2019 Yearbook: David’s Top 10 Films

Movies are great!

I’m just going to cut right to the chase, because you don’t need to read yet another essay on the year in film, especially from me, and especially in January.

I mean, I could write about how 2019 might have been, pound for pound, the best movie year of the decade (an idea I heard co-signed on The Big Picture podcast), or say something generally about mega franchise climaxes like Avengers: Endgame or Star Wars: The Rise of Skywalker (only one of which was genuinely successful). I could talk about the ever-shifting cinematic landscape where great auteurs like Martin Scorsese and Noah Baumbach are turning to Netflix for financing (and the meme-ability that comes with it), or how the most fun I had in a theater was the knife-throwing scene in John Wick 3. Or I could just gesture at those ideas and move on, because you get it and the world is such a mess right now we should just take our pleasures where we can.

In any case, I had an especially devilish time cutting this list down to ten. Here are five that just missed out:

  • The Two Popes: Poignant and surprisingly funny, Fernando Meirelles’ papal drama features a pair of acting titans (Anthony Hopkins and a sublime Jonathan Pryce) playing expert-level verbal tennis. It floats on divine grace like a feather in the wind.
  • A Beautiful Day in the Neighborhood: Tom Hanks is perfect, but not the film’s only virtue; Marielle Heller approaches the material with uncommon grace and satisfying eccentricity. Matthew Rhys balances Hanks without bluster or artifice.
  • Ford vs. Ferrari: Both as a dad movie and a paean to hardworking craftsmen, James Mangold’s film delivers old-school excitement. Christian Bale is fully uncorked, and Matt Damon wins just by not being blown off the screen.
  • The Farewell: The new Golden Globe winner, Awkwafina, is terrific in Lulu Wang’s family dramedy; it takes a culturally-specific premise — keeping your grandmother’s own illness from her — and makes it universal with warmth and sincerity.
  • Booksmart: Olivia Wilde’s debut is one of the great teen comedies of our age. It’s terrifically funny, well-paced, painfully real, and Billie Lourde steals every scene she’s in as a space cadet who seemingly pops up everywhere at once.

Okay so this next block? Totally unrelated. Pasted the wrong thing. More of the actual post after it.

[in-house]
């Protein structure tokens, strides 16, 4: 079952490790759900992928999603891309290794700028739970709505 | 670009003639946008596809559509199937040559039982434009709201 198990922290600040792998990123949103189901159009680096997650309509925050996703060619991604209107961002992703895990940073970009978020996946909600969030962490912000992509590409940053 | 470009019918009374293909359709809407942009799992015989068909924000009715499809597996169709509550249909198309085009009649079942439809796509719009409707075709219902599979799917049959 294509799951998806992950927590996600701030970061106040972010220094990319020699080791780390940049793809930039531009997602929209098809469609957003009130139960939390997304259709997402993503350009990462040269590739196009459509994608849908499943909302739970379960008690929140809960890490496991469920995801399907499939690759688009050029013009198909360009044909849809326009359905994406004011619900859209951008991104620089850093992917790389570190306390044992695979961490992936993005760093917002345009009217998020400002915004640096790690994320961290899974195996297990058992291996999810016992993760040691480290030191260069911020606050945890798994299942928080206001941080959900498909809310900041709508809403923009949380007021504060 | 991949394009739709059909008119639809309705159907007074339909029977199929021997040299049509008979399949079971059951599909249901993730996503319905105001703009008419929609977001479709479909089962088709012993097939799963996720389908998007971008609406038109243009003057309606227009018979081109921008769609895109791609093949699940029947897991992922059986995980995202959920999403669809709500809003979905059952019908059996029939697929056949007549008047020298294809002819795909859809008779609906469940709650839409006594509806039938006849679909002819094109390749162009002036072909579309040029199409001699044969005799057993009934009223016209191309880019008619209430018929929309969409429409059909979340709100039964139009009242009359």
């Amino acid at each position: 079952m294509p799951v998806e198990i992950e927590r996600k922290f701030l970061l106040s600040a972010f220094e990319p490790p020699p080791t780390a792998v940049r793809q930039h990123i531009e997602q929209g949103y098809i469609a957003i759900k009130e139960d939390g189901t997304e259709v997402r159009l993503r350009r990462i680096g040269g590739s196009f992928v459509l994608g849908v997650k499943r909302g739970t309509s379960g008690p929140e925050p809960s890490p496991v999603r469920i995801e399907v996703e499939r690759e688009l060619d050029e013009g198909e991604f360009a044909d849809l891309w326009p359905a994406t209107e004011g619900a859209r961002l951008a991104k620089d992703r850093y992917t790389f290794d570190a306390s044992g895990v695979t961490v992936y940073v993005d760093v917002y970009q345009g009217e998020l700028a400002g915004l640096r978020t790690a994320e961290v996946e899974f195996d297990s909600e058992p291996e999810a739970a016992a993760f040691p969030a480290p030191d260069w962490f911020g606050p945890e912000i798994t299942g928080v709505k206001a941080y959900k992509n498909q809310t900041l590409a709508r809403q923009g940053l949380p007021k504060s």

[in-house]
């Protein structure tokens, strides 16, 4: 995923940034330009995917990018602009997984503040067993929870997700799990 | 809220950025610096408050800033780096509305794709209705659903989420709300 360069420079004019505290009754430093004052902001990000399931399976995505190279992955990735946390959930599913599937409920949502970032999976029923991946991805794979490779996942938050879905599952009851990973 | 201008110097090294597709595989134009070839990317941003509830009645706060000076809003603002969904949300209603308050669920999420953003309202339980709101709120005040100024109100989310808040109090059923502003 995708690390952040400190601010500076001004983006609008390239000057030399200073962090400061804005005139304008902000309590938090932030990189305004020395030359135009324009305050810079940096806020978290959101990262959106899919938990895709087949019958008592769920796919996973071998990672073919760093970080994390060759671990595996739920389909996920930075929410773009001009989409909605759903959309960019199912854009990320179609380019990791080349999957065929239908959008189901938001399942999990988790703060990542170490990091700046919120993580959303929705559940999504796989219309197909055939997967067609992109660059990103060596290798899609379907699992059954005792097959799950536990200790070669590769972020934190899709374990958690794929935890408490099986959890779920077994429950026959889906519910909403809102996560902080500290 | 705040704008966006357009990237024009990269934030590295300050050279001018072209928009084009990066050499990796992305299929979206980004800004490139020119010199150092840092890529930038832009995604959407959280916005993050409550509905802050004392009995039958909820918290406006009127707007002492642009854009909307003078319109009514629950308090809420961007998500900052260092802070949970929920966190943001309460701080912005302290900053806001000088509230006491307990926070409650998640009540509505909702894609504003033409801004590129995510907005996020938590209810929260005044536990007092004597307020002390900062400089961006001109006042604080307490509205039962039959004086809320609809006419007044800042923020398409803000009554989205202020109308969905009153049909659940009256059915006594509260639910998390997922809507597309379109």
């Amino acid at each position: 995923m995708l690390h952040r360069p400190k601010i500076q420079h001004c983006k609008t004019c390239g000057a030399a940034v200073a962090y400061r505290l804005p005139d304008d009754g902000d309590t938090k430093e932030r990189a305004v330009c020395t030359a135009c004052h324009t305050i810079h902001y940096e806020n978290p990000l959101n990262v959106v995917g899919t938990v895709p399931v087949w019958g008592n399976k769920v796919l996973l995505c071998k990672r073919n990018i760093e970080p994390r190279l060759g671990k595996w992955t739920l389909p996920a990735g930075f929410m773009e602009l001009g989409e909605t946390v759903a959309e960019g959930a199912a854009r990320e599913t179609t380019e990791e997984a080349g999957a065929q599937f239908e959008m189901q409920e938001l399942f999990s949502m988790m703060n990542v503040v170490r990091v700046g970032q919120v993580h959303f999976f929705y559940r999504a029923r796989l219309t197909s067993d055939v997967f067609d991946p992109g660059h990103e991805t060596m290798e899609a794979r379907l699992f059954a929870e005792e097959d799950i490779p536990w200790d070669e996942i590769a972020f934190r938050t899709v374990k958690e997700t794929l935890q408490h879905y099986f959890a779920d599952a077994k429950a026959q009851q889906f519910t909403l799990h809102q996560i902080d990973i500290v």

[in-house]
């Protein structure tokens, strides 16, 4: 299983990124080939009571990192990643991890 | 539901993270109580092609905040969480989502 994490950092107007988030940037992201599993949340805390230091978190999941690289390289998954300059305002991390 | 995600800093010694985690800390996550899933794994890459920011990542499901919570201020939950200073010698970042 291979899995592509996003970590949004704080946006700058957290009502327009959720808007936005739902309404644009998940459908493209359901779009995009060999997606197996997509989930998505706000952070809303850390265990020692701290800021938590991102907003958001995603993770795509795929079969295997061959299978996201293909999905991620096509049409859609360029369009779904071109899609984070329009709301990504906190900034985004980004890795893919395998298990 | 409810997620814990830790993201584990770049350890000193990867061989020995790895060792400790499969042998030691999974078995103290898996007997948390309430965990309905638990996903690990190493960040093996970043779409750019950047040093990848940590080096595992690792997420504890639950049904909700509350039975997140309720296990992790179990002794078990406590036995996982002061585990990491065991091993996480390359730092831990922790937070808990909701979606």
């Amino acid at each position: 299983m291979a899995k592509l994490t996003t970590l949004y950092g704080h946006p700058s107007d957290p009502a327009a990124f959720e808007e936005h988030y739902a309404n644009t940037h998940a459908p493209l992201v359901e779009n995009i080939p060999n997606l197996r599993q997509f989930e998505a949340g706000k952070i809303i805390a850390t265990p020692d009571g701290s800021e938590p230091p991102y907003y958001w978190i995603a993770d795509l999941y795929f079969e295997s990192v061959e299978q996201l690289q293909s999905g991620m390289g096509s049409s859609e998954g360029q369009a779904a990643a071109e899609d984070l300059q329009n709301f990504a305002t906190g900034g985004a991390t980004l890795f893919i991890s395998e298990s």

So with apologies to A Hidden Life, The Souvenir, The Last Black Man in San Francisco, Portrait of a Lady on Fire, Pain and Glory, and everything else I didn’t get to see before now, onward.

10. Uncut Gems

Directed by Benny & Josh Safdie

From my review: The experience of watching Uncut Gems is like one of those old carnival rides where the floor drops out and you’re pressed against the wall by centrifugal force, spinning until you vomit. The Safdie Brothers’ jittery, grimy, disorienting fourth feature is cinematic crack, dragging you down in the wake of Howard Ratner’s (Adam Sandler) self-destructive spiral; you’re powerless to intervene as he makes bad choice after bad choice, a swirling vortex of neediness that nothing — not even his perpetual gambler’s high — can fill.

The more the walls close in, the harder Uncut Gems is to watch, and the harder it is to stop watching. That’s in huge part due to Sandler, bringing every ounce of his trademark charismatic sociopathy to bear in his customary twice-a-decade reminder that he can really act when he wants to. The supporting cast is a pitch-perfect mix of journeymen and non-actors, especially Kevin Garnett — the best performance by and NBA player since Ray Allen in He Got Game.

9. Ad Astra

Directed by James Gray

From my review: The melancholy tenor of Ad Astra should not come as a surprise to anyone familiar with James Gray’s work, but it’s far more than a celestial Apocalypse Now with daddy issues; Gray and cinematographer Hoyte Van Hoytema have created a truly beautiful film, lingering on meditative moments to bask in its visuals. This goes hand-in-hand with Brad Pitt’s understated performance, effective at making you focus on his eyes, and his stillness, instead of the actor’s famous charisma.